GUANGZHOU -- Huawei Technologies' 5G-compatible smartphone went on sale Friday to enthusiastic crowds, including more than 1 million customers who had placed preorders, renewing hopes of rejuvenating a mature Chinese handset market.
At a Huawei outlet in Guangzhou, throngs of preorder customers lined up to collect their Mate 20 X 5Gs, priced at a hefty 6,199 yuan ($881) each.
"I upgraded models because I wanted to experience 5G as soon as possible," one young man said.
The phones come equipped with chips developed in-house by Huawei. Also installed are cameras engineered by high-end German brand Leica. But inside the store, located in the heart of the southern Chinese metropolis, shoppers were unable to test the fifth-generation wireless functions because the high-speed network has yet to be developed in that part of the city.
"You can use 5G in the suburbs," a store attendant told customers. "The coverage area will expand in the future."
China Mobile and the other two domestic telecom leaders are busy building the infrastructure, and 5G communication is expected to be up and running in most major cities by the end of the year.
ZTE, the country's second-biggest telecom manufacturer after Huawei, released its own 5G device Aug. 5 in China. Huawei will follow up next month with the Mate X foldable 5G phone.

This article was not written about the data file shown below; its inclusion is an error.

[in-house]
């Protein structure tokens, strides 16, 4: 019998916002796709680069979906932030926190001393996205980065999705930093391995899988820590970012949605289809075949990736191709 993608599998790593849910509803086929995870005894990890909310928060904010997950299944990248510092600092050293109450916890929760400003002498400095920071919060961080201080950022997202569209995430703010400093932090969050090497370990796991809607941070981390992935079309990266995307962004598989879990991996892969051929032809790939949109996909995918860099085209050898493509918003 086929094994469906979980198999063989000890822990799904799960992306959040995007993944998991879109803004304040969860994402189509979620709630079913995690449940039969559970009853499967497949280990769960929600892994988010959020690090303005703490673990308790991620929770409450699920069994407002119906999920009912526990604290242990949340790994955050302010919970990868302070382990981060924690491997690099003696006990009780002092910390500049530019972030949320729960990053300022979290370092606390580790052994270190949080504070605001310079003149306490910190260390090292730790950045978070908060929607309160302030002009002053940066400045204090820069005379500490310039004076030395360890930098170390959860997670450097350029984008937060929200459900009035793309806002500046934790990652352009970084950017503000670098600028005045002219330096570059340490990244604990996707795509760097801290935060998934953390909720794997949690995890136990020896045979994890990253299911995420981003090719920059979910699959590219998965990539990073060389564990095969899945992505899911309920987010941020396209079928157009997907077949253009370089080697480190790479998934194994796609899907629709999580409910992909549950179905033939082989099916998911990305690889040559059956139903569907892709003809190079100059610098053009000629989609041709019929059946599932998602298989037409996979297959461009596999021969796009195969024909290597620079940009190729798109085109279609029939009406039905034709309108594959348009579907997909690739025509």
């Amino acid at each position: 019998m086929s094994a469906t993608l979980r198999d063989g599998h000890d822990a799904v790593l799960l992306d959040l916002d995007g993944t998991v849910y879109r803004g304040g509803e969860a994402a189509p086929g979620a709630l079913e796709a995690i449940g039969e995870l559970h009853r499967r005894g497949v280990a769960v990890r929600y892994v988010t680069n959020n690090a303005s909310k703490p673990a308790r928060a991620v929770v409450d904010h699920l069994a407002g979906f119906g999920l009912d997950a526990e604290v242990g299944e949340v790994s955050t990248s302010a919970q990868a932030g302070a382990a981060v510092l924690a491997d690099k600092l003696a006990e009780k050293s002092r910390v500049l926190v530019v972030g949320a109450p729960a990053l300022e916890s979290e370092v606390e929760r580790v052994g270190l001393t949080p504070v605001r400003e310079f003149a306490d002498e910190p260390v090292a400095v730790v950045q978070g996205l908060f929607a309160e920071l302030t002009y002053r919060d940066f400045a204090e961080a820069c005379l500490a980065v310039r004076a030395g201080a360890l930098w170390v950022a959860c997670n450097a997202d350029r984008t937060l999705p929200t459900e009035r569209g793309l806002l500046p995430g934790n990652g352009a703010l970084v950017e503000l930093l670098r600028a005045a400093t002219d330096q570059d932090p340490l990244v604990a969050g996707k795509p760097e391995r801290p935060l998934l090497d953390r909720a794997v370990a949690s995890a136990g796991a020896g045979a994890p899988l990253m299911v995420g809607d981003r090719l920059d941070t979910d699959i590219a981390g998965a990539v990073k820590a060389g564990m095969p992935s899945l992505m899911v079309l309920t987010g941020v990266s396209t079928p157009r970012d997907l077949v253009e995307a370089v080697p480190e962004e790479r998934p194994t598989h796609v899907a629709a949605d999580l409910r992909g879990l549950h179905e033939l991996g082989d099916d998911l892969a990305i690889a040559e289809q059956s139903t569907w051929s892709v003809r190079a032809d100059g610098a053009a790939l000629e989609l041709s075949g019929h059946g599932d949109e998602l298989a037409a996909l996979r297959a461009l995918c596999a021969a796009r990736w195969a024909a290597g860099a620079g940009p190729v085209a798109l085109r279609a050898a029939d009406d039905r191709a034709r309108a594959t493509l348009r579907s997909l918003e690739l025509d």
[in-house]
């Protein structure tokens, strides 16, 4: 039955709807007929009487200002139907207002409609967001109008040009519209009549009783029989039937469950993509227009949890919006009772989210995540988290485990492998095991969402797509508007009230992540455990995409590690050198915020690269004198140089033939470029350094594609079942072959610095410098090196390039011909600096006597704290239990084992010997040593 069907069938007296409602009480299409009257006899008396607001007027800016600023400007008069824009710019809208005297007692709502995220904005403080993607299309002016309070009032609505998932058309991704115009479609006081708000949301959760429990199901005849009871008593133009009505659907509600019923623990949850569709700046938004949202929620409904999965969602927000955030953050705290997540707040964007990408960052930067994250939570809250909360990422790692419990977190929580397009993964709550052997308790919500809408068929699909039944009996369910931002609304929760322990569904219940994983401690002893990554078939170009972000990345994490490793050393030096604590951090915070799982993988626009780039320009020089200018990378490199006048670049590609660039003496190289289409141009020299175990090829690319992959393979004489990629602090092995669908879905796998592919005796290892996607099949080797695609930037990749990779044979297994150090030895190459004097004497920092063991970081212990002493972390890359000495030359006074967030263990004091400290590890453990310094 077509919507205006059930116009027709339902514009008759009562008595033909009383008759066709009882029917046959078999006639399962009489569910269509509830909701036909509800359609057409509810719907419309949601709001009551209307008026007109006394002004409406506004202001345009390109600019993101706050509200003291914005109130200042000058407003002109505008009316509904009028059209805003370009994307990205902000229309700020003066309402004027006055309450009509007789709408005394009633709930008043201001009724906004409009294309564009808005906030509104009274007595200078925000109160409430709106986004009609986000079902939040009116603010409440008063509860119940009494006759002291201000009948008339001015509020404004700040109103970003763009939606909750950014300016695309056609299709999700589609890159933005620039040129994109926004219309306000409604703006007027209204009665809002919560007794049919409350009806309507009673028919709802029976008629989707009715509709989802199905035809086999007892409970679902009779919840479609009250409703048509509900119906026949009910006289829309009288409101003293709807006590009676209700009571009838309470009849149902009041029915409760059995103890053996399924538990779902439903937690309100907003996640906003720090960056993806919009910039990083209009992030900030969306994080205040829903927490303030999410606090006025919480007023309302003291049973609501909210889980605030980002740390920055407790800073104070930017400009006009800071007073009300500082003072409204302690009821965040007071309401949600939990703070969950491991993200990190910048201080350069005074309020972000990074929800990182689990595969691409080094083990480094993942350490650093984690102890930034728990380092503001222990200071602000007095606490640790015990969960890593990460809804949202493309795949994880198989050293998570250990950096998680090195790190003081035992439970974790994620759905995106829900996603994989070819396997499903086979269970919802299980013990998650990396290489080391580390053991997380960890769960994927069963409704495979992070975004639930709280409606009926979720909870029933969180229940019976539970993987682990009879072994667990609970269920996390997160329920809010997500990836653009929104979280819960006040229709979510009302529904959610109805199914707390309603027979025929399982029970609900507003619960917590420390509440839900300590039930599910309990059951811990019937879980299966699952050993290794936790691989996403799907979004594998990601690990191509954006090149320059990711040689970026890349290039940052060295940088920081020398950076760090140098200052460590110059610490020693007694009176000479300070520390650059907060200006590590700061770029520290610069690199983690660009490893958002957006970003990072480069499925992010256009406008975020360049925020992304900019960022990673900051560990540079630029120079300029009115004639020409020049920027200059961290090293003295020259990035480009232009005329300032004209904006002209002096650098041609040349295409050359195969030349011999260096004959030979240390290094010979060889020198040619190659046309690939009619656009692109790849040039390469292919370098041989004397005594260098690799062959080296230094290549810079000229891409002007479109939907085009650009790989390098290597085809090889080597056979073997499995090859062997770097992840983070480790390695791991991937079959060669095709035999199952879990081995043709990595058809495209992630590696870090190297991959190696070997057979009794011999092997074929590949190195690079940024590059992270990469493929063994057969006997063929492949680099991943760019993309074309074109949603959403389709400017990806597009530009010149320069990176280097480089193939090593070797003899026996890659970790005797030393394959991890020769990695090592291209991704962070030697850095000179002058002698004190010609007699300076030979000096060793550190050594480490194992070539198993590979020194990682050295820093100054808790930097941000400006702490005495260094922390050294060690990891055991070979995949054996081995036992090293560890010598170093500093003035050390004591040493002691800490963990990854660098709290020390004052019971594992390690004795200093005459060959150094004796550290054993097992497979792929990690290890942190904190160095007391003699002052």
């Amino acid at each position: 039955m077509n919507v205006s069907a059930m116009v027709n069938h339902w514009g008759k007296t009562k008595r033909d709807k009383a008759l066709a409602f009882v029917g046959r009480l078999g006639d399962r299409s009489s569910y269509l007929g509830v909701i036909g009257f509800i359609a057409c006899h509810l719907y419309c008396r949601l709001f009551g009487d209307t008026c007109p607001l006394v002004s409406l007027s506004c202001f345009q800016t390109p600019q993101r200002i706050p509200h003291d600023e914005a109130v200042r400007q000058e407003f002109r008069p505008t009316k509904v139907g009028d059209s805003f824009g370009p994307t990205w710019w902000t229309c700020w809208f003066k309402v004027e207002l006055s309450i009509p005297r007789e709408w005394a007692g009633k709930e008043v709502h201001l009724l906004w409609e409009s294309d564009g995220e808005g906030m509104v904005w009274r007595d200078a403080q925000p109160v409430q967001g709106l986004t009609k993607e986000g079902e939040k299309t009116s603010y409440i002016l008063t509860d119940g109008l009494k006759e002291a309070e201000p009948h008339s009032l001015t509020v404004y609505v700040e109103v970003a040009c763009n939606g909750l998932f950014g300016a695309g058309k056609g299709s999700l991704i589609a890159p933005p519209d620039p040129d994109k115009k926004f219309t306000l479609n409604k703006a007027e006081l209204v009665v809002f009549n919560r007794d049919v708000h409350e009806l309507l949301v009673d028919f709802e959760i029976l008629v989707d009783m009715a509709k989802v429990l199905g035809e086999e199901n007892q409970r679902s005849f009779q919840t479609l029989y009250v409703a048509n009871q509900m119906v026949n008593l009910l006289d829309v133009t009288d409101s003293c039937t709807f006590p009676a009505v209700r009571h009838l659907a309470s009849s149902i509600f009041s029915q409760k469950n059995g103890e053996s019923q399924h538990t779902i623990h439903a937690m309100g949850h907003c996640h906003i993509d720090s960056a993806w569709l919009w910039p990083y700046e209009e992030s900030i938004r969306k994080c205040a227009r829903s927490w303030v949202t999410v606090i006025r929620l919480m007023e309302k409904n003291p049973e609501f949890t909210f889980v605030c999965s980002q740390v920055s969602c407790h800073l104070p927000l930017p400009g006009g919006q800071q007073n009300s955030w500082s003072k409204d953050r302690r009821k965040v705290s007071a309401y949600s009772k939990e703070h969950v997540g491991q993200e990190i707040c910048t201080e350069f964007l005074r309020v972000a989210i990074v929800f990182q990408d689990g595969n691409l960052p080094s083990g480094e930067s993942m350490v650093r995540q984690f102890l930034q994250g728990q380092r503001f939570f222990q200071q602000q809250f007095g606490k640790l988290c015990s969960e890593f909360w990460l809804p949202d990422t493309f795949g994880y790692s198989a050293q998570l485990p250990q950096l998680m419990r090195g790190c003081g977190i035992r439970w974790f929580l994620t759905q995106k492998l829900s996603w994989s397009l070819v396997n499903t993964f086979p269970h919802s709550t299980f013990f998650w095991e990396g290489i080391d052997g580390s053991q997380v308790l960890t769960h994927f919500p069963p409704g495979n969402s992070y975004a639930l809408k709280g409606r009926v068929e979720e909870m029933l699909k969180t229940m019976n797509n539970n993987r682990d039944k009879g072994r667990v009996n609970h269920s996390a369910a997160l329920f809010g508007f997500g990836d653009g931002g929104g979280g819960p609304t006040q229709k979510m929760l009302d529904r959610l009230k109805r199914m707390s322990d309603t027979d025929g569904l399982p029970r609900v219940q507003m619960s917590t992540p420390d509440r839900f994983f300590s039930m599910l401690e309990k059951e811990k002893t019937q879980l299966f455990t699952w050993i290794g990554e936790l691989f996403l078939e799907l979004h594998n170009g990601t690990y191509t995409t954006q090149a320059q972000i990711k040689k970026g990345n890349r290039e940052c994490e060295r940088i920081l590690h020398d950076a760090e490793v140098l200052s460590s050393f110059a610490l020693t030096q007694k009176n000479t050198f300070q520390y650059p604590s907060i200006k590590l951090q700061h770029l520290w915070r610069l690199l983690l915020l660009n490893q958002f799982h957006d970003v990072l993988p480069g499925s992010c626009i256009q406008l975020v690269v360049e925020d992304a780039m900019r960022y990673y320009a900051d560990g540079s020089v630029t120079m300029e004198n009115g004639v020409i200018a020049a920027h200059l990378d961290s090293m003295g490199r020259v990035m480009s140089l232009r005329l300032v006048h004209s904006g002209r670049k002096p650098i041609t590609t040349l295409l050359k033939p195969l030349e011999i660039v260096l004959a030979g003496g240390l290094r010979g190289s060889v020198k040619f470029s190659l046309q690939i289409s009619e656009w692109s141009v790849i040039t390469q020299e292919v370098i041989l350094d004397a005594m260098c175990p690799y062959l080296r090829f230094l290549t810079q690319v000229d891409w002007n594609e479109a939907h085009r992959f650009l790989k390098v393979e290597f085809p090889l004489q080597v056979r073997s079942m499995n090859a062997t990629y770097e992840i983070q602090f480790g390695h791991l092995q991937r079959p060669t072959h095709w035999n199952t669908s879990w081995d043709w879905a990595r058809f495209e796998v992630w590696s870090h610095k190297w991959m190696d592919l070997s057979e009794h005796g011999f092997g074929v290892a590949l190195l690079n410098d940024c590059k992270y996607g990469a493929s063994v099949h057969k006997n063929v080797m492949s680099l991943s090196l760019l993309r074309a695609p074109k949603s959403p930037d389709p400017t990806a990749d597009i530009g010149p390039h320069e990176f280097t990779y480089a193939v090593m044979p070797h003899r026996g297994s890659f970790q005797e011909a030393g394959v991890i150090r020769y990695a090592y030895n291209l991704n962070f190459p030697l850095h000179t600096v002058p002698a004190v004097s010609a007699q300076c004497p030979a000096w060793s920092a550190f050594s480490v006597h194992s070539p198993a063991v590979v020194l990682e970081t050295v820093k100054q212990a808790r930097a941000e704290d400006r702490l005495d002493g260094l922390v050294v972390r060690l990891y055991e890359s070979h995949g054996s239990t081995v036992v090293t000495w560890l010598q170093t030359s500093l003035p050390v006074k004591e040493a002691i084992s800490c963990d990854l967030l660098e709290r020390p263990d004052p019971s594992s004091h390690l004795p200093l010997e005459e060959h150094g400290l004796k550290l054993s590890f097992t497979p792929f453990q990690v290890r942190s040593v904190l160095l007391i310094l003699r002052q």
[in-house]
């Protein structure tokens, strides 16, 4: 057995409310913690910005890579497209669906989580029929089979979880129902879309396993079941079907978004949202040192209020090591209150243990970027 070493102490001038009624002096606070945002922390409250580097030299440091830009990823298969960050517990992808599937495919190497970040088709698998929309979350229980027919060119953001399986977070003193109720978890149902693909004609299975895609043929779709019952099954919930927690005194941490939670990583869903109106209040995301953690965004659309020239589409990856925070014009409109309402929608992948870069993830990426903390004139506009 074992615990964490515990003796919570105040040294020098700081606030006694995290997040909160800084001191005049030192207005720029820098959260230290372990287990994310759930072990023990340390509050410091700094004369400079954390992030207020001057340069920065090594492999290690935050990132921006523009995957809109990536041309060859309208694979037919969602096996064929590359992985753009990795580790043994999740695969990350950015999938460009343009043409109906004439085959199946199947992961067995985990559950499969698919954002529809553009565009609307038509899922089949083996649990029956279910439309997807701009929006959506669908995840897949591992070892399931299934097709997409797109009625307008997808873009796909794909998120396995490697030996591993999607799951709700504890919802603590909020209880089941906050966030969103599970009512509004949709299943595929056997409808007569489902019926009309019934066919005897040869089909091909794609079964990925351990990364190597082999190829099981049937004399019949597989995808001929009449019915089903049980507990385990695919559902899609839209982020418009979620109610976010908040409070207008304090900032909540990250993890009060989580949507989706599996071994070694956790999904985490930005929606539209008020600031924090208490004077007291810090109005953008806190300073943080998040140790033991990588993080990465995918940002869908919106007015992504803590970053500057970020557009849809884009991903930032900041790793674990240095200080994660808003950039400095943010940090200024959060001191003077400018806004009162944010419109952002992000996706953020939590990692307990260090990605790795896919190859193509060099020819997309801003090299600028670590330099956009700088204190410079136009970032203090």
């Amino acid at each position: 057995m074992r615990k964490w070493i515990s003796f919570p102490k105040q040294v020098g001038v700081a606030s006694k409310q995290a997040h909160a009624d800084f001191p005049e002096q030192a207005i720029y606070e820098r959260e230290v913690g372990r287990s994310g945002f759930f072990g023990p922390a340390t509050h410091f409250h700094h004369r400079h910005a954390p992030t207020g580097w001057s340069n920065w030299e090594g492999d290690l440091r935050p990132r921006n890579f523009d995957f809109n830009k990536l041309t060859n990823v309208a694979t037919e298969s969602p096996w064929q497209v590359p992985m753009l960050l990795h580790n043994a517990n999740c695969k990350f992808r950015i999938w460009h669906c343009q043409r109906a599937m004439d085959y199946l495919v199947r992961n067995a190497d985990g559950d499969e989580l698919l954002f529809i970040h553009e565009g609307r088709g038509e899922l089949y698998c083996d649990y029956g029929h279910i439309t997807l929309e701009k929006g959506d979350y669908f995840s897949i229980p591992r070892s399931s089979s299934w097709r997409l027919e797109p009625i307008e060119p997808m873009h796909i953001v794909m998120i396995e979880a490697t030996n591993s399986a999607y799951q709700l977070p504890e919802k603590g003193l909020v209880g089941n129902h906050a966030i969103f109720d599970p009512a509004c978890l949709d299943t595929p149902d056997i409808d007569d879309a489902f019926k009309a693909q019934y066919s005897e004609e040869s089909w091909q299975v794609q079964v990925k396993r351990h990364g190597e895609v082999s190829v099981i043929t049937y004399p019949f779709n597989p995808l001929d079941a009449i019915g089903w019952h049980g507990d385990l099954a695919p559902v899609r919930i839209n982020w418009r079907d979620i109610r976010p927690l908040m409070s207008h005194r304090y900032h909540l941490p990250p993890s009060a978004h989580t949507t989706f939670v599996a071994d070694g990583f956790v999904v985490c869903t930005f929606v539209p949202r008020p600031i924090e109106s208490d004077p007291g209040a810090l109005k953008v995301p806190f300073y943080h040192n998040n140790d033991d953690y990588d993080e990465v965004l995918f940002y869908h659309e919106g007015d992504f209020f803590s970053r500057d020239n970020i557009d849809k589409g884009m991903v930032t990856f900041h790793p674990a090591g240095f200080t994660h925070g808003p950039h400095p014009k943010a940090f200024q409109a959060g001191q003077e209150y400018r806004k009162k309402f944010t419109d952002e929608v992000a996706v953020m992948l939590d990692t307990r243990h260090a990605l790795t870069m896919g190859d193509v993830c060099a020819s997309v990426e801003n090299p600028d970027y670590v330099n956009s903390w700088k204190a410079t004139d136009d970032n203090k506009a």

In May, the U.S. essentially banned American tech companies from supplying Huawei with components and software, triggering concerns that the smartphones will fall behind in terms of technical capabilities. Those restrictions drove April-June global sales roughly 10 million units short of the original projection for 70 million devices, according to a Huawei executive.
While Huawei redoubled efforts to market its phones in the mainland, the company also received a boost from patriotic purchases in response to the American sanctions.
In China, shipments of Huawei smartphones totaled 36.3 million units in April-June, according to U.S. data company IDC, a 27% bounce from a year earlier. During the same quarter, Huawei's market share in China grew nearly 10 percentage points on the year to 37%.
In contrast, overall Chinese shipments of smartphones shrank approximately 6% in April-June. Annual shipments dropped for the second straight year in 2018 due to market saturation.